A chemical peel is a treatment that helps improve the texture of the skin by removing dry, dull skin cells through chemical exfoliation. Although chemical peels can be performed on various parts of the body to help smooth skin, they are commonly performed on the face, neck and hands.

During a chemical peel, a chemical agent made of acids is applied to the skin. After the treatment, dead skin peels off and exposes the newer, smoother skin below.

The peel itself typically lasts an hour or two, but you should expect your skin to peel for up to 10 days after the procedure.

  • Types of Chemical Peels

    Superficial Peel

    Superficial chemical peels are the least intense of the three types of peels because they only penetrate the outermost layer of the skin.

    Typically, superficial peels use alpha hydroxy acids, which can be made of natural or synthetic compounds. A common alpha hydroxy acid used in superficial peels is glycolic acid. 

    Glycolic acid is considered the “gold standard” of alpha hydroxy acids because of its ability to easily and gently penetrate skin.

    A superficial peel may be right for you if:

    • You have minimal sun damage
    • You have some fine lines 
    • You want to improve the overall texture of your skin
    • You want a low-risk peel with a short recovery time
    Medium Peel 

    Medium peels typically use glycolic or trichloroacetic acid to remove damaged skin cells from the middle and outer layers of the skin. Because this type of peel is able to penetrate more layers of skin than superficial peels, it is often able to reduce the appearance of scars and age spots in addition to smoothing the skin’s overall texture.

    A medium peel may be right for you if:

    • You have minimal to moderate sun damage
    • You have some fine lines and wrinkles
    • You want to diminish the appearance of age spots and shallow scarring
    • You do not have very sensitive skin
    Deep Peel 

    Out of the three main types of chemical peels, deep peels are the most intense because they remove damaged skin cells from the middle layer of the skin, rather than from the outermost layer. Deep peels typically use trichloroacetic acid or phenol.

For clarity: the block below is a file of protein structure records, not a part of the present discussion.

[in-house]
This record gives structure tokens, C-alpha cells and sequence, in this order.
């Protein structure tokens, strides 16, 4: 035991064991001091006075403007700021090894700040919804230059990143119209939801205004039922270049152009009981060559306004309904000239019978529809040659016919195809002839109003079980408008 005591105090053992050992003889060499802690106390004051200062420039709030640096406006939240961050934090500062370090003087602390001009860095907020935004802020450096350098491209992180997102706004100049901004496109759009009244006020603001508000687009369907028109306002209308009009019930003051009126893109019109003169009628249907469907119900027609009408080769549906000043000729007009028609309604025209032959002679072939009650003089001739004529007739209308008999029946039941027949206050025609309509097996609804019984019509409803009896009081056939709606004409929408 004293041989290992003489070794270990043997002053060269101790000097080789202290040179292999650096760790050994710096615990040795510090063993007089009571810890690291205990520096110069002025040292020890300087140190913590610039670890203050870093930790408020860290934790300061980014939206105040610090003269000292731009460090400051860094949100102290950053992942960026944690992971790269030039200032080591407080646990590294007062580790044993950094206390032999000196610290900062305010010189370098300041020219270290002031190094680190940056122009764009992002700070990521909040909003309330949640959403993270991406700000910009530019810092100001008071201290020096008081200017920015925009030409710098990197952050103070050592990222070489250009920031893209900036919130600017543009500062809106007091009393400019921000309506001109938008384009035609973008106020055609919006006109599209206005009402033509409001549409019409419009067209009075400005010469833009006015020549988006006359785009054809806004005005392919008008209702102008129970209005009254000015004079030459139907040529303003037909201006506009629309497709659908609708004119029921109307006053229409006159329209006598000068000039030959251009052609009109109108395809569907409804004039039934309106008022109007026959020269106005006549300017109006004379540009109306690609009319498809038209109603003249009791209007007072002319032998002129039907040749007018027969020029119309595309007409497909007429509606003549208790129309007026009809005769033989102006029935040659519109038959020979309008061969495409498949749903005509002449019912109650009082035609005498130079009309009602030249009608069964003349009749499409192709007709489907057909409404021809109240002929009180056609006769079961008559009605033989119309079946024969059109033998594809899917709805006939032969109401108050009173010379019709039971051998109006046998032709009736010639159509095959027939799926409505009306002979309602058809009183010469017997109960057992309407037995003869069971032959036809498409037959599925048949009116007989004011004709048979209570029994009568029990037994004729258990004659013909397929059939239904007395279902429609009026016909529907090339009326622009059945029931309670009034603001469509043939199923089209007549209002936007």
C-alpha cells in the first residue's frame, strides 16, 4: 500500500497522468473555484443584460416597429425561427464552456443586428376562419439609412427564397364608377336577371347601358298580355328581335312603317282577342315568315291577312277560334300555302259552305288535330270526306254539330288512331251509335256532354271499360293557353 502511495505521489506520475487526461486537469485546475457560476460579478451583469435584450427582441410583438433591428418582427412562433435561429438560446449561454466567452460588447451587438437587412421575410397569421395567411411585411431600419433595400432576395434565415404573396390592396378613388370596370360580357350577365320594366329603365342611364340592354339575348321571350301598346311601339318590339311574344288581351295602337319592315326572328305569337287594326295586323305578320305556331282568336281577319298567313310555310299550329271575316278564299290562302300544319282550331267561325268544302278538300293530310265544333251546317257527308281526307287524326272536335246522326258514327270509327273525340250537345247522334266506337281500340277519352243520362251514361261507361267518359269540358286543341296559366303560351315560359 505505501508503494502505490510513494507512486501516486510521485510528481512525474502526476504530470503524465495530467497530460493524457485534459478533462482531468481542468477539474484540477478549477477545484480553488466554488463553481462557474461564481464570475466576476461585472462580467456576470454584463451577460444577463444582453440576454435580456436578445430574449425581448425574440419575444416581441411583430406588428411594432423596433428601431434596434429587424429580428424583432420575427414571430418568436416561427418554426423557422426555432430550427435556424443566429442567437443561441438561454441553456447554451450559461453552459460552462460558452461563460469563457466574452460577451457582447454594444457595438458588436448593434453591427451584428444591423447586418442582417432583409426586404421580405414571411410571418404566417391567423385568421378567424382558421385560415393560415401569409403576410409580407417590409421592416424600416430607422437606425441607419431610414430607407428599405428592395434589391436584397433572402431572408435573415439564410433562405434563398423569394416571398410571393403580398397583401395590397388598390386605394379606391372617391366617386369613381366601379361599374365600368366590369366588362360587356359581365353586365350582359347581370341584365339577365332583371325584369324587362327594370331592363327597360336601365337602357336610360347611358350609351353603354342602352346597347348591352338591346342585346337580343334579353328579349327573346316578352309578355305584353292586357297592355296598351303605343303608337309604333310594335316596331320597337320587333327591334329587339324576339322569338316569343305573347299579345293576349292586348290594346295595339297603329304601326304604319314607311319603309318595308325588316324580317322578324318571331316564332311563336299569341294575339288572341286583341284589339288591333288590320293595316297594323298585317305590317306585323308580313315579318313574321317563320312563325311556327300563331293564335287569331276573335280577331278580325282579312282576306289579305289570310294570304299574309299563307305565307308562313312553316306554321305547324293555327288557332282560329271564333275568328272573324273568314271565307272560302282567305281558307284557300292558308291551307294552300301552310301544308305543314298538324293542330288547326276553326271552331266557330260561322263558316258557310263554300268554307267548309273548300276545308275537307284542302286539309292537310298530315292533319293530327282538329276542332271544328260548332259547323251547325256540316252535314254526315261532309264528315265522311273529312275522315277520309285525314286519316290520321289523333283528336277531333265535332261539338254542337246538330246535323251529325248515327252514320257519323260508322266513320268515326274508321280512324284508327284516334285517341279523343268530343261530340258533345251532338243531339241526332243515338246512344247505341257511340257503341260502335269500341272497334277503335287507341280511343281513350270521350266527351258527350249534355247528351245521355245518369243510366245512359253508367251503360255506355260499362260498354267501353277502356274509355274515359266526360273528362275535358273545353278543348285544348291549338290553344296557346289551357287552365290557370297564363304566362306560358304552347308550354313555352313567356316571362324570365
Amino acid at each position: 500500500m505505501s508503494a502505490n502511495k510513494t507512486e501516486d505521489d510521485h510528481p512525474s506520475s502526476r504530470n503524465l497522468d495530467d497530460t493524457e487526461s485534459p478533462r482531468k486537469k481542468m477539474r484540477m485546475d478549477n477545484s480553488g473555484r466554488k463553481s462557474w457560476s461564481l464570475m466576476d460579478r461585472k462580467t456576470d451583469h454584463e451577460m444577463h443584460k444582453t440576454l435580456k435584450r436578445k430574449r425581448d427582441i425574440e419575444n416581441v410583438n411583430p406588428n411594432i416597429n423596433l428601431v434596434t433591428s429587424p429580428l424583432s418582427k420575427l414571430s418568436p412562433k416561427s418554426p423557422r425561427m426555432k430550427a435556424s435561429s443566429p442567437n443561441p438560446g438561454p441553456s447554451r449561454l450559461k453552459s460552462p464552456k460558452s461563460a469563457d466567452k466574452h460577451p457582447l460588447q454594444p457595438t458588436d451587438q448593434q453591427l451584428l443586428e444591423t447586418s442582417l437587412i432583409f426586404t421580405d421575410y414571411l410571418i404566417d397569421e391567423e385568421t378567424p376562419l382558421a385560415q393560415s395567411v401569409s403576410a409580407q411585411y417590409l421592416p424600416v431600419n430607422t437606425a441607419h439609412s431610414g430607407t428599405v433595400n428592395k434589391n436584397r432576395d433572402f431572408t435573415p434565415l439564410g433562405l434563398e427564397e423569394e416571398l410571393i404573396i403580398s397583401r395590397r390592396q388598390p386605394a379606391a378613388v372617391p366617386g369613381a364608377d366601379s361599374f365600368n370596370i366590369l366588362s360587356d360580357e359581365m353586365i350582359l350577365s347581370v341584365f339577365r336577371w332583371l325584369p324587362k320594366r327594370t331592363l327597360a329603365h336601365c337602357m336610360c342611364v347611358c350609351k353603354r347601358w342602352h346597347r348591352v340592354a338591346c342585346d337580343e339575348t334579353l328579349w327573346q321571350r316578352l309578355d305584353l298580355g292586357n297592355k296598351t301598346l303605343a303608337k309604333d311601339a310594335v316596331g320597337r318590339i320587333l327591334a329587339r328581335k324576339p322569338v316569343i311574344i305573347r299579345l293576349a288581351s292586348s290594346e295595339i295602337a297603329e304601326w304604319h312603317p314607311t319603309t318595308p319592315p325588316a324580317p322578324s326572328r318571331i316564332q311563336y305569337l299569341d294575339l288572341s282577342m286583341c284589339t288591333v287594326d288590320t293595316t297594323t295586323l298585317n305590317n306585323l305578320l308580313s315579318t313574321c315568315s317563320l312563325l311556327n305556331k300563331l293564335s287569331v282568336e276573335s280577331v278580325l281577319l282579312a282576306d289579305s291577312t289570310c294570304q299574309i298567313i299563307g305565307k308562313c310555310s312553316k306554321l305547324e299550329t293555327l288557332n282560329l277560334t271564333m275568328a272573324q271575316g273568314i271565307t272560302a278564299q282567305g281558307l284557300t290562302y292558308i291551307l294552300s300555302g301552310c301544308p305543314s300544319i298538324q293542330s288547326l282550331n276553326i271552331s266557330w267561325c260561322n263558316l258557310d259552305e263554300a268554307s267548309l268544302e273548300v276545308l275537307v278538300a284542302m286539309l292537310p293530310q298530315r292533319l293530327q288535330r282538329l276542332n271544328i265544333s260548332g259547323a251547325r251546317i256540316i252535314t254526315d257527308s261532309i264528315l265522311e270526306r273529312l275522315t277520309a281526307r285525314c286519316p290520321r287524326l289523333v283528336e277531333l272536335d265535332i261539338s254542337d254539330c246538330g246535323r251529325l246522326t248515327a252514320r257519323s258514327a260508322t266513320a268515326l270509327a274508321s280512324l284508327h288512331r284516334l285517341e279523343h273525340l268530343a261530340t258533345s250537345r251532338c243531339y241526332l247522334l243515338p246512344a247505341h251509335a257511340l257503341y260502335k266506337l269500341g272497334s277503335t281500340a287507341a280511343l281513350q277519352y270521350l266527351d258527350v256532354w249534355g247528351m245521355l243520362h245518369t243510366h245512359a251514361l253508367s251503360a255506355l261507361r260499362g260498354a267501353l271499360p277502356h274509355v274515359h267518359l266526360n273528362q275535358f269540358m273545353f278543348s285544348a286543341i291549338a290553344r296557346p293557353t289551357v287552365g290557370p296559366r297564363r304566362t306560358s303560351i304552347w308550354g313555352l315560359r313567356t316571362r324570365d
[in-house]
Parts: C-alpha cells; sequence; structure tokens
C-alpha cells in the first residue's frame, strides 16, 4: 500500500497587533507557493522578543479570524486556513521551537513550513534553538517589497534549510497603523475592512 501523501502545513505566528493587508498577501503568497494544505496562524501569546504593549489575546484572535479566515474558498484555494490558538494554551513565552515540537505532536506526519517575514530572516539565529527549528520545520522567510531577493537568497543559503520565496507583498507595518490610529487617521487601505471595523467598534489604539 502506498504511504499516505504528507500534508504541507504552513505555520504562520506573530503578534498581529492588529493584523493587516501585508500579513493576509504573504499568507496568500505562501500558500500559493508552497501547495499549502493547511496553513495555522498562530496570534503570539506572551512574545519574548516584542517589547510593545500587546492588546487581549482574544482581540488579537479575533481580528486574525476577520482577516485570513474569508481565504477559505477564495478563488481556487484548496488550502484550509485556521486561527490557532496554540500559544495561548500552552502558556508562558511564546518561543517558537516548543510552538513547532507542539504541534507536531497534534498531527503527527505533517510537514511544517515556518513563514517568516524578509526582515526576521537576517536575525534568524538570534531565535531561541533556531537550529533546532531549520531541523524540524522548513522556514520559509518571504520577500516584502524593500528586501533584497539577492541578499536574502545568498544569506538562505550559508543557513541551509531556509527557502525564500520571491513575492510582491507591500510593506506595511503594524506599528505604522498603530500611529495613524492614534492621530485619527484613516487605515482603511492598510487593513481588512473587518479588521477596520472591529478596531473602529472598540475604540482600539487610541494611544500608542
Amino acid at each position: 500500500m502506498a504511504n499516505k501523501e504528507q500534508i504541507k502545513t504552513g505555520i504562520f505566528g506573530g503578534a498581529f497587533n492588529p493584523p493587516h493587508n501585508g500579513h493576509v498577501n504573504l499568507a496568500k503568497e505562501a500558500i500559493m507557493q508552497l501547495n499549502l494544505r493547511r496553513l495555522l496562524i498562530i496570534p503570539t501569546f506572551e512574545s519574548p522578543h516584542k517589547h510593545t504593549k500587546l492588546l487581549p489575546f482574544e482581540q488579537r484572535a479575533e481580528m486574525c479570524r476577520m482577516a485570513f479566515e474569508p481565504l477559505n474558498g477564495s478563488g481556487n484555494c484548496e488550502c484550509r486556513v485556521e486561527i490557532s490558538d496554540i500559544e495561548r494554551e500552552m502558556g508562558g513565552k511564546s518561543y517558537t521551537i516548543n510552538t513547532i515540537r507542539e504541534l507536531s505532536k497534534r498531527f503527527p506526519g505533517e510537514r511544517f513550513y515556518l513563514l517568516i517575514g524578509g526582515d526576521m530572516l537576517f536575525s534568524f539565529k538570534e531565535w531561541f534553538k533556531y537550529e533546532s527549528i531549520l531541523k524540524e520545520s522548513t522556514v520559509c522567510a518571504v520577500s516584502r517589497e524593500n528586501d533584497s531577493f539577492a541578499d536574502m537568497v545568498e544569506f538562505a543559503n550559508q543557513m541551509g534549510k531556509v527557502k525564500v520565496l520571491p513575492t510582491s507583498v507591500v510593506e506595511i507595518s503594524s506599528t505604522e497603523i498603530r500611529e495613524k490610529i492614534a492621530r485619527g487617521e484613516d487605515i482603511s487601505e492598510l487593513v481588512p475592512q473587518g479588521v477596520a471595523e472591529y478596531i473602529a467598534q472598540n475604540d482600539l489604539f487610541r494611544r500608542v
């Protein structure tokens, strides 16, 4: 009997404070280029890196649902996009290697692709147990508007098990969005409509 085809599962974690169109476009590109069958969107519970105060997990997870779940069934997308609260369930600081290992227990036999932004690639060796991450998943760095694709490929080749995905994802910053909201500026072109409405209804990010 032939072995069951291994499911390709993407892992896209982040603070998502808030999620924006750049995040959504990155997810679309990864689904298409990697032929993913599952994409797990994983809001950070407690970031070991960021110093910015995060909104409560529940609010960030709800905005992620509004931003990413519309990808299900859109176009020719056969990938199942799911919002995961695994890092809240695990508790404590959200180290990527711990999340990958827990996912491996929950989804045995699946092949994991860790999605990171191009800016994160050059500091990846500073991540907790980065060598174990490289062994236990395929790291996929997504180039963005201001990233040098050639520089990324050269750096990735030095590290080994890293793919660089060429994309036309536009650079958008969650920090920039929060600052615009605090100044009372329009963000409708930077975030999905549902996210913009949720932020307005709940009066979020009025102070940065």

Phenol peels are performed under carefully monitored conditions, usually in a doctor’s office, and can take up to two hours to complete. patients who undergo a phenol peel are usually sedated.

    Sometimes, a deep peel involves a pretreatment for up to eight weeks before your procedure. This helps prepare your skin for the peel and help speed up the healing process. Your provider will be able to provide you with more information regarding the type of pretreatment they suggest. 

    A deep peel may be right for you if:

    • You’ve never had a deep peel before (you can only get a deep peel once, in most cases)
    • You have extreme sun damage 
    • You have deep fine lines and wrinkles
    • You want to remove age spots and scarring
    • You do not have sensitive skin
    • You do not have dark skin (Phenol has a bleaching effect)
    • You don’t mind a few weeks of healing time
  • Possible Side Effects and Complications

    Common side effects associated with chemical peels include redness, discomfort, and changes in skin color. These side effects are typically no cause for concern and go away after a few days.

    Because deep peels are more intense, there may be more potential for negative side effects and complications from this type of peel compared to those of superficial and medium peels. Still, serious complications are rare. Some of the side effects reported from deep chemical peels include:

    • Scarring
    • Infection
    • Heart, kidney or liver damage

    Your doctor or provider will be able to go over your risk factors with you and help determine whether or not a chemical peel is right for you. They may not recommend a chemical peel if you have a heart, kidney, or liver condition, or are taking certain medications.